Timeless terror: The Lesson at the Hope Theatre
The Hope Theatre
Hope and Anchor
10 October 2018
Hope Theatre page
Before now I’ve only read The Lesson and seeing it live in this sound and very entertaining production in The Hope pub theatre accentuates what is both brilliant and problematic, with the latter fortunately no impediment to the former.
[Hope Theatre doesn’t list credits on their website so I’ve cribbed these from another review; apologies if I import any errors.] Rachael Ryan’s set design makes ingenious use of the tiny space: the stage is a forensic-feeling white tiled platform with plastic-covered table and chairs; the theatre’s black walls are imagined as the raving Professor’s blackboard, placing the audience within a space thick with scribbles of nonsense.
Director Matthew Parker and the strong cast make wise use of the in-the-round space, achieving the impressive feat of giving everyone a good angle without seeming to force it. Roger Alborough as the Professor, Sheetal Kapoor as the Pupil and Joan Patter as the Cleaner all not only delight in the comedic potential of their absurdist stereotypes but also gradate the shifts in tone and power dynamics with remarkable nuance, building to a climax that is completely gripping, genuinely upsetting and also hilarious.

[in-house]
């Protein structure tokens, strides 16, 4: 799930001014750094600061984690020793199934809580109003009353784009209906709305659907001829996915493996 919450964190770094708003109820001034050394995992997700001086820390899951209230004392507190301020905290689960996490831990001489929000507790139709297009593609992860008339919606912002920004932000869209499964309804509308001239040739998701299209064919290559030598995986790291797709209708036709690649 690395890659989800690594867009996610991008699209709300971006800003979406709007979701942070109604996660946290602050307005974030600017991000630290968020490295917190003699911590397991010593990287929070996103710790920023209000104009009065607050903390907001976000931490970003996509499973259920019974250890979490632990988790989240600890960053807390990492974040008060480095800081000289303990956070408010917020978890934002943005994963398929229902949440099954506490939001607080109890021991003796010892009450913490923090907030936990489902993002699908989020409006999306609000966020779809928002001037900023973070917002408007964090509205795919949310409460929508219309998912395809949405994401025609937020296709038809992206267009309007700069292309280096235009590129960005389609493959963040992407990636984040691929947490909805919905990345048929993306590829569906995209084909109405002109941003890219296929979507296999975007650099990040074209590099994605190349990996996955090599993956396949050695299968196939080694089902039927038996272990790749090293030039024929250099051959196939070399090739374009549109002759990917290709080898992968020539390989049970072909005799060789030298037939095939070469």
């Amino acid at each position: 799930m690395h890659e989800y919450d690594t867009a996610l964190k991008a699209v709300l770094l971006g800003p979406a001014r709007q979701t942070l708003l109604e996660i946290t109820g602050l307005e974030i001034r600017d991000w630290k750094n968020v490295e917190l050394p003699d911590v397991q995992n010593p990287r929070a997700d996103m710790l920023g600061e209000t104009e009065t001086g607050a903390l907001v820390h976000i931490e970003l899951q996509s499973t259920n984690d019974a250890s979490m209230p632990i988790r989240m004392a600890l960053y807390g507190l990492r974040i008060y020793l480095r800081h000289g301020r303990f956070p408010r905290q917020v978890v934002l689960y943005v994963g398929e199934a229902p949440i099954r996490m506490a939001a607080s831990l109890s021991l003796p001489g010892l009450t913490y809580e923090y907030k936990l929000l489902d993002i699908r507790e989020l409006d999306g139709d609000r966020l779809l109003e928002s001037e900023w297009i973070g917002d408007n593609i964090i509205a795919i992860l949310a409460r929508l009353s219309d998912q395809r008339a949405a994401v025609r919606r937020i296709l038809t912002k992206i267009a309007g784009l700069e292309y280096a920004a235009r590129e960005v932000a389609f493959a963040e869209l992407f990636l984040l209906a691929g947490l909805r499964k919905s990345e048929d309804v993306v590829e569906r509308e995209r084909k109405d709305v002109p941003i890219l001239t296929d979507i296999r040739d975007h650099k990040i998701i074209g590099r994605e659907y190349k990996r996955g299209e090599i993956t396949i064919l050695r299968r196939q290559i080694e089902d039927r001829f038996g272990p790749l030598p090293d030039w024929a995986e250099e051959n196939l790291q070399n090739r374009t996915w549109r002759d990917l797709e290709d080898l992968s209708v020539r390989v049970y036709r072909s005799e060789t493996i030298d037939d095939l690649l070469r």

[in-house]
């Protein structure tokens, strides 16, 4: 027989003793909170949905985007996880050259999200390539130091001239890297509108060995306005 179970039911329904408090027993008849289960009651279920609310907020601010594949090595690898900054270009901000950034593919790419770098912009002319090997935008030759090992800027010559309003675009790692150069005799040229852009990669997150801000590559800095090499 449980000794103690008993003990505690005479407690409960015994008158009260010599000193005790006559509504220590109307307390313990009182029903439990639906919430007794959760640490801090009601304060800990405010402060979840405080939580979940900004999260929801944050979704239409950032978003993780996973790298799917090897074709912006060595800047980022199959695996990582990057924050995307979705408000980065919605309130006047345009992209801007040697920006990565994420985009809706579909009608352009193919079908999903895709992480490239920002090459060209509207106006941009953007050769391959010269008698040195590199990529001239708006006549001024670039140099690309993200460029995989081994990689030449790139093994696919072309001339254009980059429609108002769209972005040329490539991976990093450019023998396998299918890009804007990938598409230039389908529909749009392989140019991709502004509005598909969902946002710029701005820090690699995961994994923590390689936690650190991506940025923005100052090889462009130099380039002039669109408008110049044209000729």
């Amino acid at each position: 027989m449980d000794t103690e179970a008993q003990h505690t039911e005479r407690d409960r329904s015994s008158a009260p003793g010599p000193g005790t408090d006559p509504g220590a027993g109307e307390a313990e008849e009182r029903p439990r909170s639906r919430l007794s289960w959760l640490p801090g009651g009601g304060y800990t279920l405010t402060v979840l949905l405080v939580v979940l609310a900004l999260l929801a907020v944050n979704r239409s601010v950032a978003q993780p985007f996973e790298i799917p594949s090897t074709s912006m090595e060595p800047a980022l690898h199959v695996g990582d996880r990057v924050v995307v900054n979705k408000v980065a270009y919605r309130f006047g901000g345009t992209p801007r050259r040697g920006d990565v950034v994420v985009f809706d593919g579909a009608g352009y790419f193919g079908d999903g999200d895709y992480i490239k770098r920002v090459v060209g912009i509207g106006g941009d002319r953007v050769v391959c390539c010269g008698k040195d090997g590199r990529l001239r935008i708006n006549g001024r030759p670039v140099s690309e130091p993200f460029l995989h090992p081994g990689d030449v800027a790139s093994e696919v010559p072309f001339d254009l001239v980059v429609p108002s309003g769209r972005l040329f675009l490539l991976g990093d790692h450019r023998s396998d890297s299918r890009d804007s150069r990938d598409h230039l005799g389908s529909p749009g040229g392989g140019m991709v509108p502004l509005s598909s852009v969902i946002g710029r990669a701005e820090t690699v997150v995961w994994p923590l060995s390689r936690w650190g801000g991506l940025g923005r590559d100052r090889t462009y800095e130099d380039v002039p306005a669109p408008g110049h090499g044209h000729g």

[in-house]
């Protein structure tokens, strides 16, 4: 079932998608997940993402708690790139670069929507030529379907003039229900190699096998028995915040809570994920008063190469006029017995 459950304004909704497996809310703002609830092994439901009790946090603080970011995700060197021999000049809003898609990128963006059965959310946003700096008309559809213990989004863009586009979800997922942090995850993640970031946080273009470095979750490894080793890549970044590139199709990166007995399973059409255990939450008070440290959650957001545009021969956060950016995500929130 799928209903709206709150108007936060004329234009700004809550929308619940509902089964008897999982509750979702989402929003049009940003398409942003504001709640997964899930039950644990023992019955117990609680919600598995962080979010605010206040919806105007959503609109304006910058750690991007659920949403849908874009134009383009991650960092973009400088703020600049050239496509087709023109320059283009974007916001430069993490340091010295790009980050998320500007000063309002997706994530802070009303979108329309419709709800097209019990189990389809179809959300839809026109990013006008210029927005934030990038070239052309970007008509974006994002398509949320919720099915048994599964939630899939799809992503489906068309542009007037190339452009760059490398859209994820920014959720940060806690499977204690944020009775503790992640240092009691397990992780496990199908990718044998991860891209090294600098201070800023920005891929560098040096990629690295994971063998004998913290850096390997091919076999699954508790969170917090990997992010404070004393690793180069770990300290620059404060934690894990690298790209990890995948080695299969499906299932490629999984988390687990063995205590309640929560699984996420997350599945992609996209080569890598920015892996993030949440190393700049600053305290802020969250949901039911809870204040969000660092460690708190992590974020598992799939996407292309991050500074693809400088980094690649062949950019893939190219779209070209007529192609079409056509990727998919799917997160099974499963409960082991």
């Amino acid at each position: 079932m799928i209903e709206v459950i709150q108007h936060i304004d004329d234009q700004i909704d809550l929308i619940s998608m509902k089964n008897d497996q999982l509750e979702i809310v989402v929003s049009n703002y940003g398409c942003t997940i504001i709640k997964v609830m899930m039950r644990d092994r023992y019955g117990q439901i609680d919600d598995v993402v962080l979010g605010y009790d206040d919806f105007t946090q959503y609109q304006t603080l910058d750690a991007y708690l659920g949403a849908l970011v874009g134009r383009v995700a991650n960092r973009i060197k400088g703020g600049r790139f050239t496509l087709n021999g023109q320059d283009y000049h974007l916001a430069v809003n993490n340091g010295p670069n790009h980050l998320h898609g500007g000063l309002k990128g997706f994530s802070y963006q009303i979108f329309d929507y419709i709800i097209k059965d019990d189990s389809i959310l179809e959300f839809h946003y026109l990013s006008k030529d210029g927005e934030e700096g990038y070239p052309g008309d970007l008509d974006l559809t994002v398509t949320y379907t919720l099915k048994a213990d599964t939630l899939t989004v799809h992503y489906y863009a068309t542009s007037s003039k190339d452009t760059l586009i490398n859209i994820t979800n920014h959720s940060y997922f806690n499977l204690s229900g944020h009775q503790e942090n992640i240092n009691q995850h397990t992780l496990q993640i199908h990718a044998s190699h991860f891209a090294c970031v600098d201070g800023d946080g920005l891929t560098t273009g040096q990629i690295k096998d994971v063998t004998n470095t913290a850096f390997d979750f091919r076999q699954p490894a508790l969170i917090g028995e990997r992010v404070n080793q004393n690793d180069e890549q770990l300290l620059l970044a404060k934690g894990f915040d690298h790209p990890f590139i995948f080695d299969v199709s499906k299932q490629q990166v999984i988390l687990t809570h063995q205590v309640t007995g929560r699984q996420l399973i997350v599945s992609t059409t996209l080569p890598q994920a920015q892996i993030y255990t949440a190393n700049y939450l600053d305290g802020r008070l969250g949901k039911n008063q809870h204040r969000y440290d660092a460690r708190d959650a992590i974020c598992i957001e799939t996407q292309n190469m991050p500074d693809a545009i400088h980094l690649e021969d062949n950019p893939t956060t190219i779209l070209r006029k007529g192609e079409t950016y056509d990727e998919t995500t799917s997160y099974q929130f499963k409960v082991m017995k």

Parker and the sound designer Simon Arrowsmith add in a few gestures that feel a touch too generic – looming sound distortions as the Professor lurches off his rocker, a sinisterly flickering light bulb as we realize the cycle is back to starting position – but perhaps these only feel generic because most of what they do is so successful. I was a particular fan of Arrowsmith’s work in the penultimate tableau, Patter cleaning the blood off the table, sobbing vilely, as a ghoulish distortion of vaguely French cafe music rages around our heads. Fun stuff.
As a production I’m not sure you could ask for more. The play itself? I think it does lack focus, laughing first at thoughtlessness, then at ambition, then at education, then at subservience, then at pomposity – all good things to laugh at but within so short a space it can’t help feeling messy. Nevertheless, it undeniably deserves its position as a classic: with acid sharpness it establishes cruelty sustained through interrelated dependencies, everyone a victim, even the most brutal, but no one then ever held to account. It’s a story that will never get old.
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